Why is being able to "opt out individually" a "bad bad idea"? As of this writing I have "opted out individually" of every single email from Jira. All Jira emails go directly to Spam. I've defined my own notification settings, because Jira won't let me. And I'm not the only person who's had to resort to this. So what's worse, users being able to define what specific emails they want and don't want, or users blanket blocking all emails so that they can finally have some peace?

>Why is being able to "opt out individually" a "bad bad idea"?

Really incredibly simple one.   I have seen someone arrested (and sacked for gross mis-conduct) because they ignored an email from Jira.

You're right about "ne size fits all" - there isn't one.  But you can, and should, get your admins one that is "one size is pretty close" (per project type)

Like Monika Rani likes this

Sounds like that user may have really benefitted from being able to selectively decide which emails to receive, rather than being spammed with endless nonsense causing them to start ignoring emails from Jira. Then perhaps they wouldn't have ignored the important email, by only receiving the ones that are important.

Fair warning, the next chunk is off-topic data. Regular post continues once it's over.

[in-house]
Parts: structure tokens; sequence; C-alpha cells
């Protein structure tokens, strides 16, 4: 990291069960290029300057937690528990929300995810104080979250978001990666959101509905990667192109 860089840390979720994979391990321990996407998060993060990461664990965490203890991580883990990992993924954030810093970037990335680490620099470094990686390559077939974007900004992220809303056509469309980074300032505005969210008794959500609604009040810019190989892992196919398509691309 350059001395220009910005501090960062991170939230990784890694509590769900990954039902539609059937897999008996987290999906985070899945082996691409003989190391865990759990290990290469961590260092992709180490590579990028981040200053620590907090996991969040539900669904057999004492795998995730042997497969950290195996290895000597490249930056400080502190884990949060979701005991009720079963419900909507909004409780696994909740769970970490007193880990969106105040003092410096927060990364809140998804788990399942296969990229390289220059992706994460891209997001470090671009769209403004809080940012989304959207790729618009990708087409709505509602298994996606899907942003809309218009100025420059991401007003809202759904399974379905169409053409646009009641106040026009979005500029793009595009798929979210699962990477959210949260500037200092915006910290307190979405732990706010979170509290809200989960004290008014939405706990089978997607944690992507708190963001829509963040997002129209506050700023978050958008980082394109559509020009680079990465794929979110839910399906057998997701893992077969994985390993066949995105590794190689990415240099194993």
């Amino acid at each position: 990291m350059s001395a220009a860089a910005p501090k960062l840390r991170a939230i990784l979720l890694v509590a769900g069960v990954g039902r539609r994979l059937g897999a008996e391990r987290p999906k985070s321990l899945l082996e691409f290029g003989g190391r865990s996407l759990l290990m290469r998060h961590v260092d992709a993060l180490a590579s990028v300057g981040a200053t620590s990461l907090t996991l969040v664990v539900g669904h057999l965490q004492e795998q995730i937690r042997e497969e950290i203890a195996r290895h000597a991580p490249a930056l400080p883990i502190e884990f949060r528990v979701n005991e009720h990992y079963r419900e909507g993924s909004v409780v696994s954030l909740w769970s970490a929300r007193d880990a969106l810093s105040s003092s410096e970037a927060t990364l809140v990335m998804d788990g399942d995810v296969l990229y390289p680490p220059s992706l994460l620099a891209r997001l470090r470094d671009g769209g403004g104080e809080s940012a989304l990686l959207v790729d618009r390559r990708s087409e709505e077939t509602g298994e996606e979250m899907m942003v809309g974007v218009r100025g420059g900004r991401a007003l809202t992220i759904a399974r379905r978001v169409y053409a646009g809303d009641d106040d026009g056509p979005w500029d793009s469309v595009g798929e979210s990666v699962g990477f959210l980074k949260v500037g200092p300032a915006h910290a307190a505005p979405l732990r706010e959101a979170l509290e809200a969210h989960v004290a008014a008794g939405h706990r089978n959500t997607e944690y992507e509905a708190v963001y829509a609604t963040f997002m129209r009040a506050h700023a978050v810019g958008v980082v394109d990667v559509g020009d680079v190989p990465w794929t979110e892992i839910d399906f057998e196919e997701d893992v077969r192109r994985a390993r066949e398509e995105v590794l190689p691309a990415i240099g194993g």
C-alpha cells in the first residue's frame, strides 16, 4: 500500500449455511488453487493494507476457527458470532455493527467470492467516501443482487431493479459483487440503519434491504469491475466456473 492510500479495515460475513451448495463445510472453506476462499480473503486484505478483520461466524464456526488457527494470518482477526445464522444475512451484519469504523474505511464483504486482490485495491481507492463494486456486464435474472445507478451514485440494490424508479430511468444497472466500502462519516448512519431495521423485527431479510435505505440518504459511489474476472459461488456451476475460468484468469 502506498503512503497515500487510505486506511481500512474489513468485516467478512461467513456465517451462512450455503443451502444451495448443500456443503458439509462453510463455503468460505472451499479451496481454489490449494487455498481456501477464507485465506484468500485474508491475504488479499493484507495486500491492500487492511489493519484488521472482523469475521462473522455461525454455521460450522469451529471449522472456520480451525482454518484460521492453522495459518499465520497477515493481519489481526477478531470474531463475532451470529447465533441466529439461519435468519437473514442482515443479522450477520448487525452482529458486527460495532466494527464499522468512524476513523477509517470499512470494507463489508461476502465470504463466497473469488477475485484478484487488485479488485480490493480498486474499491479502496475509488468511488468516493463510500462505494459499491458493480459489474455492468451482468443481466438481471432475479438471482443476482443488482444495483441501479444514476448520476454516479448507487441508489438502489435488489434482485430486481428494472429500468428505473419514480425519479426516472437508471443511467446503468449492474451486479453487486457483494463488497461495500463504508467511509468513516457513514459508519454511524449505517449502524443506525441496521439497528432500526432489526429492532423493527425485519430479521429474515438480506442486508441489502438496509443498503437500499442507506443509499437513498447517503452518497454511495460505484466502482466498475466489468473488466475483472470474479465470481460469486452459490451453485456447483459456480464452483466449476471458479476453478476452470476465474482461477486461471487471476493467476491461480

No, the complete opposite - it was part of the job to get and act (or not) the notifications.

If he had had the option to opt out, he would have been shifting the responsibility and breaking the process.

Anyway, the point here is that you are railing against the wrong thing.  The tool is working fine, and can be set up to do the job properly.

You have a problem with your process and/or the people who don't understand how you might work best and/or the setup of the tool  (the third is definitely the case)

Changing the tool to allow you to break the point of the notifications even further is the wrong answer.  Fix the process/people/setup.  (And the third one isn't limited to "make the admins do their job properly", but includes moving the communication to channels that work better - turn off email and do it in Slack for example)